|Year : 2015 | Volume
| Issue : 2 | Page : 146-153
Balance training versus reciprocal electrical stimulation on knee joint alignment in spastic diplegic cerebral palsy children
Wanees M Badawy PhD 1, Mohamed B Ibrahim2
1 Department of Physical Therapy for Neuromuscular Disorder and its Surgery, Faculty of Physical Therapy, Cairo University, Cairo, Egypt
2 Department of Physical Therapy for Growth and Development Disorders in Children and its Surgery, Faculty of Physical Therapy, Cairo University, Cairo, Egypt
|Date of Submission||21-Sep-2015|
|Date of Acceptance||10-Nov-2015|
|Date of Web Publication||22-Jan-2016|
Wanees M Badawy
7 Ahmed Elzayad, Dokki, Giza 12613
Source of Support: None, Conflict of Interest: None
Background and purpose
Spastic diplegia is the most common pattern of motor impairment in patients with cerebral palsy (CP) because of a number of deficits, including poor muscle control, weakness, impaired balance, and spasticity, which cause malalignment of the knee joint during standing and walking. This study aimed to evaluate the effect of balance training (BT) versus reciprocal electrical stimulation (RES) of knee extensors and flexors on knee joint alignment in spastic diplegic CP children.
Materials and methods
Thirty children with spastic diplegic CP of both sexes were selected, ranging in age from 6 to 8 years. Children were divided randomly into two equal groups (I and II). Evaluation was performed before and after 12 weeks of treatment using a digital goniometer to measure range of motion of the knee joint, tape measurement to measure the distance between the buttock and the heel, and gross motor functional measure to provide functional evaluation of standing and walking abilities. Group I received a BT program on the Biodex balance system in addition to a selected physical therapy program. Group II received RES of knee extensors and flexors in addition to the same selected physical therapy program.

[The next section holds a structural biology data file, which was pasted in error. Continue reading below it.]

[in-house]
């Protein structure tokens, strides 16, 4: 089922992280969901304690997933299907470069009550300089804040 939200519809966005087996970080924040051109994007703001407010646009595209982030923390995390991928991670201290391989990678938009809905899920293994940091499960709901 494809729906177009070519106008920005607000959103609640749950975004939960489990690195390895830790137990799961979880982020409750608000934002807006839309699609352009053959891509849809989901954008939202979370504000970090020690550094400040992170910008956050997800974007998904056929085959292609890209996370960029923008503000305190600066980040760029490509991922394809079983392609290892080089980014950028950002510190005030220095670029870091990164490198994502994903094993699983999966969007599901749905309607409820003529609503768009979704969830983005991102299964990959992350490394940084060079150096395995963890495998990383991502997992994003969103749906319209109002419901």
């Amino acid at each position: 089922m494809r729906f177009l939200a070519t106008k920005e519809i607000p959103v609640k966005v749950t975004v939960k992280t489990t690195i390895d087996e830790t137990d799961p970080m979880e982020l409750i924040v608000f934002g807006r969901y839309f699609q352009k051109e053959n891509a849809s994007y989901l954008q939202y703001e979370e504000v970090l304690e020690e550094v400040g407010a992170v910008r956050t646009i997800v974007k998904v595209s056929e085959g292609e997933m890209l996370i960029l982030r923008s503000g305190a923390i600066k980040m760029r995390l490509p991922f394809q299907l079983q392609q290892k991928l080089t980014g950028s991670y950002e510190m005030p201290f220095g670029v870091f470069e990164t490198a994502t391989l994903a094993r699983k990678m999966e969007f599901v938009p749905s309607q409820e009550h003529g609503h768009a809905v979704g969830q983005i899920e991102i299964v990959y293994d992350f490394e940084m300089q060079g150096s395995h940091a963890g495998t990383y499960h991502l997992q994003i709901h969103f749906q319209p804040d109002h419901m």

Both BT and RES for 12 weeks in spastic diplegic CP seem to yield a beneficial and statistically significant increase in adjusting knee alignment and improving the functional abilities in standing and walking (P < 0.05). However, BT seems to exert a more beneficially and statistically significant effect than RES.
BT and RES have a significant effect on improving knee alignment in spastic diplegic CP children.
Keywords: balance, cerebral palsy, electrical stimulation, knee joint
|How to cite this article:|
Badawy WM, Ibrahim MB. Balance training versus reciprocal electrical stimulation on knee joint alignment in spastic diplegic cerebral palsy children. Bull Fac Phys Ther 2015;20:146-53
|How to cite this URL:|
Badawy WM, Ibrahim MB. Balance training versus reciprocal electrical stimulation on knee joint alignment in spastic diplegic cerebral palsy children. Bull Fac Phys Ther [serial online] 2015 [cited 2018 Nov 12];20:146-53. Available from: http://www.bfpt.eg.net/text.asp?2015/20/2/146/174694
| Introduction|| |
Cerebral palsy (CP) involves a number of nonprogressive disorders of posture and motor impairment. It is a common cause of disability in childhood. The disorder results from various insults to different areas within the developing nervous system, which explains the variability in clinical findings  . Spastic diplegia is the common term applied to the variation of spastic quadriparesis in which the lower limbs are more affected than the upper limbs  .
The primary functional problem includes difficulty with mobility and posture. Other problems include postural deviations including inability to sit without support, inability to stand, and difficulty in movement translation. Gait is usually crouched because of weakness in hip and knee extensors, with subsequent development of hip and knee flexor contractures. In spastic diplegia, standing and ambulation posture become more crouched with age  . Various gait patterns have been reported in ambulatory spastic diplegic children. These patterns are characterized by limited mobility in their lumbar spine, pelvis, and hip joints and show limited asymmetric pelvic tilt or pelvic rotation during gait. Many of the ambulatory children with spastic diplegia were able to walk with flexed hips, knees, and ankles; this gait pattern is known as the crouch gait. The crouch gait has been interpreted to result from overactivity or shortening of the hamstrings  .